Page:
Intuitive Machines is working closely with its stakeholders to ensure a seamless landing site change. The landing date is currently scheduled for late June of 2023. This change is expected to positively impact Intuitive Machines' backlog. More importantly, Intuitive Machines views this as a significant win for the Artemis Program.

NASA has its sights set on locations around the South Pole Region for the Artemis era of human lunar exploration. The agency has identified the South Pole Region as one with characteristics that hold promise for unprecedented deep-space scientific discoveries, like discovering water ice on the Moon. Intuitive Machines' Nova-C lunar lander would become the first spacecraft to land on the Moon's South Pole Region.

Robert Pearlman

Posts: 50490
From: Houston, TX
Registered: Nov 1999

posted 05-25-2023 08:05 PM     Click Here to See the Profile for Robert Pearlman   Click Here to Email Robert Pearlman     Edit/Delete Message   Reply w/Quote
NASA release
Intuitive Machines Lunar Landing Site Moves to South Pole

NASA, in cooperation with Intuitive Machines, is moving the landing site for the first Commercial Lunar Payload Services (CLPS) mission to Moon's South Pole as an important first step in managing risks for future Artemis landings.

Above: Intuitive Machines' Nova-C lunar lander inside the company's facility at the Houston Spaceport. (Intuitive Machines)

One of the first lunar payload deliveries under NASA's CLPS initiative was awarded to Intuitive Machines in May 2019. The company's first flight, Intuitive Machines-1 (IM-1) will carry six NASA payloads on its Nova-C lunar lander to a site near the Malapert A crater. This relatively flat and safe region is within the heavily cratered southern highlands on the side of the Moon visible from Earth.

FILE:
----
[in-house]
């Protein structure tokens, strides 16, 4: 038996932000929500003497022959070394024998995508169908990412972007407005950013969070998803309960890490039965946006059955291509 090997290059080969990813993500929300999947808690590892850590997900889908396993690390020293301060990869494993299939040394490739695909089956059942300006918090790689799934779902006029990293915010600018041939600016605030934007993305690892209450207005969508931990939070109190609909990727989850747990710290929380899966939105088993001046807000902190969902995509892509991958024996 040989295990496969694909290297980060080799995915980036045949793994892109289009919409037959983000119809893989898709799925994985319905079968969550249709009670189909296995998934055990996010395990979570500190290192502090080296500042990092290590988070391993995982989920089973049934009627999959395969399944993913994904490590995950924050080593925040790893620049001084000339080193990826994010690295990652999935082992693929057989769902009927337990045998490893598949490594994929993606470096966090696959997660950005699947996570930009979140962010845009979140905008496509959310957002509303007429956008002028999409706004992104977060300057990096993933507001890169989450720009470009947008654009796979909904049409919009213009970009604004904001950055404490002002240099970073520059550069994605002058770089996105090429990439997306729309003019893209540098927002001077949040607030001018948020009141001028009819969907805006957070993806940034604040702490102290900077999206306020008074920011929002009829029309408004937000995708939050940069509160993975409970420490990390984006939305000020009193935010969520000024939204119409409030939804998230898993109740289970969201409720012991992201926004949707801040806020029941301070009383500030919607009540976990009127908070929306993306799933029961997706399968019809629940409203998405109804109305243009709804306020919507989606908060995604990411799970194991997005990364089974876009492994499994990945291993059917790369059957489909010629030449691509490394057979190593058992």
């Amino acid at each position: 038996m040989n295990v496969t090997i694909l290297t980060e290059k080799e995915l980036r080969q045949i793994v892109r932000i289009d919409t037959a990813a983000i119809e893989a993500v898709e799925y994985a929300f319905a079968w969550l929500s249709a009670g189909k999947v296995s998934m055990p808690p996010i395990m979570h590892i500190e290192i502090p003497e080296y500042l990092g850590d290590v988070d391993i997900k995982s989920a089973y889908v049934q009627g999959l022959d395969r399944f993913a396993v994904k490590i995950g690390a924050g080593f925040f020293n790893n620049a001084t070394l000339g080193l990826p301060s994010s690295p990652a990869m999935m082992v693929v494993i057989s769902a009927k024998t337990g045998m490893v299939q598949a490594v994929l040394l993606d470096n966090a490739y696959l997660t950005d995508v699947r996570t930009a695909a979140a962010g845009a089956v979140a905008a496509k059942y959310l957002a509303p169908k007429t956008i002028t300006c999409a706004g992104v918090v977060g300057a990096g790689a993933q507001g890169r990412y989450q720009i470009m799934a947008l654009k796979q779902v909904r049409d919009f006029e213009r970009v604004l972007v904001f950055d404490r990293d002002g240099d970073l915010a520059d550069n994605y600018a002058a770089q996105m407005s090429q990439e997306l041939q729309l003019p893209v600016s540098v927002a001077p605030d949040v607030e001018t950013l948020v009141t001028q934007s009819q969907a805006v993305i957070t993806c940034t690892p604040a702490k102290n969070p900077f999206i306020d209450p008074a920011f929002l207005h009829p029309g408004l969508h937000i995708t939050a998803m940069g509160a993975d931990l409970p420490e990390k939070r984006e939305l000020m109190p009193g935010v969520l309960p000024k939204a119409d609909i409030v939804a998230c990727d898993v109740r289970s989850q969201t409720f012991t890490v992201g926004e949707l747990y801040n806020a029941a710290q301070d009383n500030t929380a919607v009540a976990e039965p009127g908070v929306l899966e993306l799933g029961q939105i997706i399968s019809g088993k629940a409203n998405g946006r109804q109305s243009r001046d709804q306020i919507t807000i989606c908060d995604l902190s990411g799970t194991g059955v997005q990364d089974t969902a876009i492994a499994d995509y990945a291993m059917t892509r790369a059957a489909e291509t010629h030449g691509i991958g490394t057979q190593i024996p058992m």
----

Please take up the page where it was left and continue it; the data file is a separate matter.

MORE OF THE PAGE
The NASA payloads will focus on demonstrating communication, navigation and precision landing technologies, and gathering scientific data about rocket plume and lunar surface interactions, as well as space weather and lunar surface interactions affecting radio astronomy. Through the CLPS initiative, NASA is supporting the development of a lunar economy by working with American companies to deliver scientific, exploration, and technology payloads to the Moon's surface and lunar orbit.

Above: The Malapert A region is seen near the top of this topographic map of the Moon's South Pole based on data released by the Lunar Reconnaissance Orbiter Lunar Orbiter Laser Altimeter. (Lunar and Planetary Institute Regional Planetary Image Facility)

The decision to move from the original landing site in Oceanus Procellarum was based on a need to learn more about terrain and communications near the lunar South Pole, which is expected to be one of the best locations for a sustained human presence on the Moon. Landing near Malapert A also will help mission planners understand how to communicate and send data back to Earth from a location that is low on the lunar horizon. The landing date is expected in the third quarter of 2023.

While NASA is the primary customer purchasing lunar delivery services, CLPS vendors also work with other customers to send non-NASA payloads to the Moon. CLPS providers are responsible for managing their activities to ensure they are compliant with NASA schedule requirements. Intuitive Machines will confirm the launch date, lunar landing date, and duration of lunar surface operations, as well as updates on the thermal environment that the payloads will experience, given the temperature extremes for lunar transit and at the lunar South Pole.